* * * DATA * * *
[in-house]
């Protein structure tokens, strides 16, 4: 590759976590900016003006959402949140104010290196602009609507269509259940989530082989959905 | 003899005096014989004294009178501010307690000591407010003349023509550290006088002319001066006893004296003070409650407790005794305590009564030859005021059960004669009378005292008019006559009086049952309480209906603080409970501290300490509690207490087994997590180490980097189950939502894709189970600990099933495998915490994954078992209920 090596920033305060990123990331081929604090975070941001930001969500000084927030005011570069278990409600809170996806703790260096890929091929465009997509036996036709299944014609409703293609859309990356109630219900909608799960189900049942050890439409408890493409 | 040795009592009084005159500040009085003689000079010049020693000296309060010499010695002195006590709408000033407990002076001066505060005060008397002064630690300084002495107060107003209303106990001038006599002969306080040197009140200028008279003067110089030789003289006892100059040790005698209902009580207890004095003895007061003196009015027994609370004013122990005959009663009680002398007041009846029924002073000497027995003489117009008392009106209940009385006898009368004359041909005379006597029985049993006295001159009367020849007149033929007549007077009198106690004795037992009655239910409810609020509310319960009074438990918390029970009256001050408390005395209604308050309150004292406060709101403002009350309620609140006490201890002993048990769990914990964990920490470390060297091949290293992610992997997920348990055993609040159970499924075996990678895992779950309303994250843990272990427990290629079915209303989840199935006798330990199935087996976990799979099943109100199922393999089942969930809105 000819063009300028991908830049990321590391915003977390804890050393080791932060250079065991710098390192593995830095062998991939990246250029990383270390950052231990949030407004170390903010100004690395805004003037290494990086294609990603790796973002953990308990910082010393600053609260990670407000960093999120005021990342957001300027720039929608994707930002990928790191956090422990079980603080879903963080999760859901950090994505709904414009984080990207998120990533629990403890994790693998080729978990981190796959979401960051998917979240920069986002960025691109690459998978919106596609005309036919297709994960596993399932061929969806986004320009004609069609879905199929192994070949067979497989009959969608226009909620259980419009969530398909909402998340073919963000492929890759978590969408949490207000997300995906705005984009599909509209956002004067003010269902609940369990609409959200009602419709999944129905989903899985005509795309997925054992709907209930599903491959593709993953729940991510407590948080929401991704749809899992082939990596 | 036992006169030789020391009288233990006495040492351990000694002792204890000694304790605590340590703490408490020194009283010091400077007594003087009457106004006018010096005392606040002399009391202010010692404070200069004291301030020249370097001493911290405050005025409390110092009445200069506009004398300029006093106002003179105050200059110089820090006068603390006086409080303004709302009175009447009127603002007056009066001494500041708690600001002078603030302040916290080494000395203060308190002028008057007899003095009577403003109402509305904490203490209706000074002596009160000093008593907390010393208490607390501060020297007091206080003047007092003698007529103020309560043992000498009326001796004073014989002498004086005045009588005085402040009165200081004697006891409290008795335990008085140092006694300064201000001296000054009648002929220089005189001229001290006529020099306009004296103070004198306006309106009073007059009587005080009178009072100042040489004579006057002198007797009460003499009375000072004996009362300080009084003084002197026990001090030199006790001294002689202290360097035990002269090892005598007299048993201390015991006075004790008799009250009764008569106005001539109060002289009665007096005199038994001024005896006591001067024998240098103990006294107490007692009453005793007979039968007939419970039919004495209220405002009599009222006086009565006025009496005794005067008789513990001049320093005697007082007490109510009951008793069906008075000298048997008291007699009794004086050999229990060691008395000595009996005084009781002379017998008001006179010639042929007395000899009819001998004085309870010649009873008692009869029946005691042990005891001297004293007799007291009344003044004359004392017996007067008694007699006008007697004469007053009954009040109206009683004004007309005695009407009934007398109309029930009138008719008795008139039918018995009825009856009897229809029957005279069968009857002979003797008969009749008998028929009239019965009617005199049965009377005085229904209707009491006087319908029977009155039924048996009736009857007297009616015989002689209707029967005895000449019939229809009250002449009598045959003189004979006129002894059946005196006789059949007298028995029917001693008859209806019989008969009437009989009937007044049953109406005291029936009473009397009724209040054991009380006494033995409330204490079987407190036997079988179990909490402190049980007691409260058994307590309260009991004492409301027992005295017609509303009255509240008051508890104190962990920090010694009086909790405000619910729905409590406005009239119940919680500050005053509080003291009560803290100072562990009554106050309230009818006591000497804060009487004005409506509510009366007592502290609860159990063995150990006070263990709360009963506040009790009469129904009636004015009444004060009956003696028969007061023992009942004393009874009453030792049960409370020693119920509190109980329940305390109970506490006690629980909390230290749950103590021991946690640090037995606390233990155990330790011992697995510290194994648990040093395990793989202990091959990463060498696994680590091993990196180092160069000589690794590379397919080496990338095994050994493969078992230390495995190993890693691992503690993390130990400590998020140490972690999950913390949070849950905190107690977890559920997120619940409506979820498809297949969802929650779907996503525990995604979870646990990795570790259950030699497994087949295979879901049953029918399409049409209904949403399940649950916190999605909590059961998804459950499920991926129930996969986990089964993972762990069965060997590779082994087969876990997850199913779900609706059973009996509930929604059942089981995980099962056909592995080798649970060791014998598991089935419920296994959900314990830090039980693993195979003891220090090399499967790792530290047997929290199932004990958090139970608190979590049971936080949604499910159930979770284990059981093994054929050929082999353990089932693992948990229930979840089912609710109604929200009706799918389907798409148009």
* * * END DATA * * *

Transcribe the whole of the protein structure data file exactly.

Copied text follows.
[in-house]
């Protein structure tokens, strides 16, 4: 590759976590900016003006959402949140104010290196602009609507269509259940989530082989959905 | 003899005096014989004294009178501010307690000591407010003349023509550290006088002319001066006893004296003070409650407790005794305590009564030859005021059960004669009378005292008019006559009086049952309480209906603080409970501290300490509690207490087994997590180490980097189950939502894709189970600990099933495998915490994954078992209920 090596920033305060990123990331081929604090975070941001930001969500000084927030005011570069278990409600809170996806703790260096890929091929465009997509036996036709299944014609409703293609859309990356109630219900909608799960189900049942050890439409408890493409 | 040795009592009084005159500040009085003689000079010049020693000296309060010499010695002195006590709408000033407990002076001066505060005060008397002064630690300084002495107060107003209303106990001038006599002969306080040197009140200028008279003067110089030789003289006892100059040790005698209902009580207890004095003895007061003196009015027994609370004013122990005959009663009680002398007041009846029924002073000497027995003489117009008392009106209940009385006898009368004359041909005379006597029985049993006295001159009367020849007149033929007549007077009198106690004795037992009655239910409810609020509310319960009074438990918390029970009256001050408390005395209604308050309150004292406060709101403002009350309620609140006490201890002993048990769990914990964990920490470390060297091949290293992610992997997920348990055993609040159970499924075996990678895992779950309303994250843990272990427990290629079915209303989840199935006798330990199935087996976990799979099943109100199922393999089942969930809105 000819063009300028991908830049990321590391915003977390804890050393080791932060250079065991710098390192593995830095062998991939990246250029990383270390950052231990949030407004170390903010100004690395805004003037290494990086294609990603790796973002953990308990910082010393600053609260990670407000960093999120005021990342957001300027720039929608994707930002990928790191956090422990079980603080879903963080999760859901950090994505709904414009984080990207998120990533629990403890994790693998080729978990981190796959979401960051998917979240920069986002960025691109690459998978919106596609005309036919297709994960596993399932061929969806986004320009004609069609879905199929192994070949067979497989009959969608226009909620259980419009969530398909909402998340073919963000492929890759978590969408949490207000997300995906705005984009599909509209956002004067003010269902609940369990609409959200009602419709999944129905989903899985005509795309997925054992709907209930599903491959593709993953729940991510407590948080929401991704749809899992082939990596 | 036992006169030789020391009288233990006495040492351990000694002792204890000694304790605590340590703490408490020194009283010091400077007594003087009457106004006018010096005392606040002399009391202010010692404070200069004291301030020249370097001493911290405050005025409390110092009445200069506009004398300029006093106002003179105050200059110089820090006068603390006086409080303004709302009175009447009127603002007056009066001494500041708690600001002078603030302040916290080494000395203060308190002028008057007899003095009577403003109402509305904490203490209706000074002596009160000093008593907390010393208490607390501060020297007091206080003047007092003698007529103020309560043992000498009326001796004073014989002498004086005045009588005085402040009165200081004697006891409290008795335990008085140092006694300064201000001296000054009648002929220089005189001229001290006529020099306009004296103070004198306006309106009073007059009587005080009178009072100042040489004579006057002198007797009460003499009375000072004996009362300080009084003084002197026990001090030199006790001294002689202290360097035990002269090892005598007299048993201390015991006075004790008799009250009764008569106005001539109060002289009665007096005199038994001024005896006591001067024998240098103990006294107490007692009453005793007979039968007939419970039919004495209220405002009599009222006086009565006025009496005794005067008789513990001049320093005697007082007490109510009951008793069906008075000298048997008291007699009794004086050999229990060691008395000595009996005084009781002379017998008001006179010639042929007395000899009819001998004085309870010649009873008692009869029946005691042990005891001297004293007799007291009344003044004359004392017996007067008694007699006008007697004469007053009954009040109206009683004004007309005695009407009934007398109309029930009138008719008795008139039918018995009825009856009897229809029957005279069968009857002979003797008969009749008998028929009239019965009617005199049965009377005085229904209707009491006087319908029977009155039924048996009736009857007297009616015989002689209707029967005895000449019939229809009250002449009598045959003189004979006129002894059946005196006789059949007298028995029917001693008859209806019989008969009437009989009937007044049953109406005291029936009473009397009724209040054991009380006494033995409330204490079987407190036997079988179990909490402190049980007691409260058994307590309260009991004492409301027992005295017609509303009255509240008051508890104190962990920090010694009086909790405000619910729905409590406005009239119940919680500050005053509080003291009560803290100072562990009554106050309230009818006591000497804060009487004005409506509510009366007592502290609860159990063995150990006070263990709360009963506040009790009469129904009636004015009444004060009956003696028969007061023992009942004393009874009453030792049960409370020693119920509190109980329940305390109970506490006690629980909390230290749950103590021991946690640090037995606390233990155990330790011992697995510290194994648990040093395990793989202990091959990463060498696994680590091993990196180092160069000589690794590379397919080496990338095994050994493969078992230390495995190993890693691992503690993390130990400590998020140490972690999950913390949070849950905190107690977890559920997120619940409506979820498809297949969802929650779907996503525990995604979870646990990795570790259950030699497994087949295979879901049953029918399409049409209904949403399940649950916190999605909590059961998804459950499920991926129930996969986990089964993972762990069965060997590779082994087969876990997850199913779900609706059973009996509930929604059942089981995980099962056909592995080798649970060791014998598991089935419920296994959900314990830090039980693993195979003891220090090399499967790792530290047997929290199932004990958090139970608190979590049971936080949604499910159930979770284990059981093994054929050929082999353990089932693992948990229930979840089912609710109604929200009706799918389907798409148009």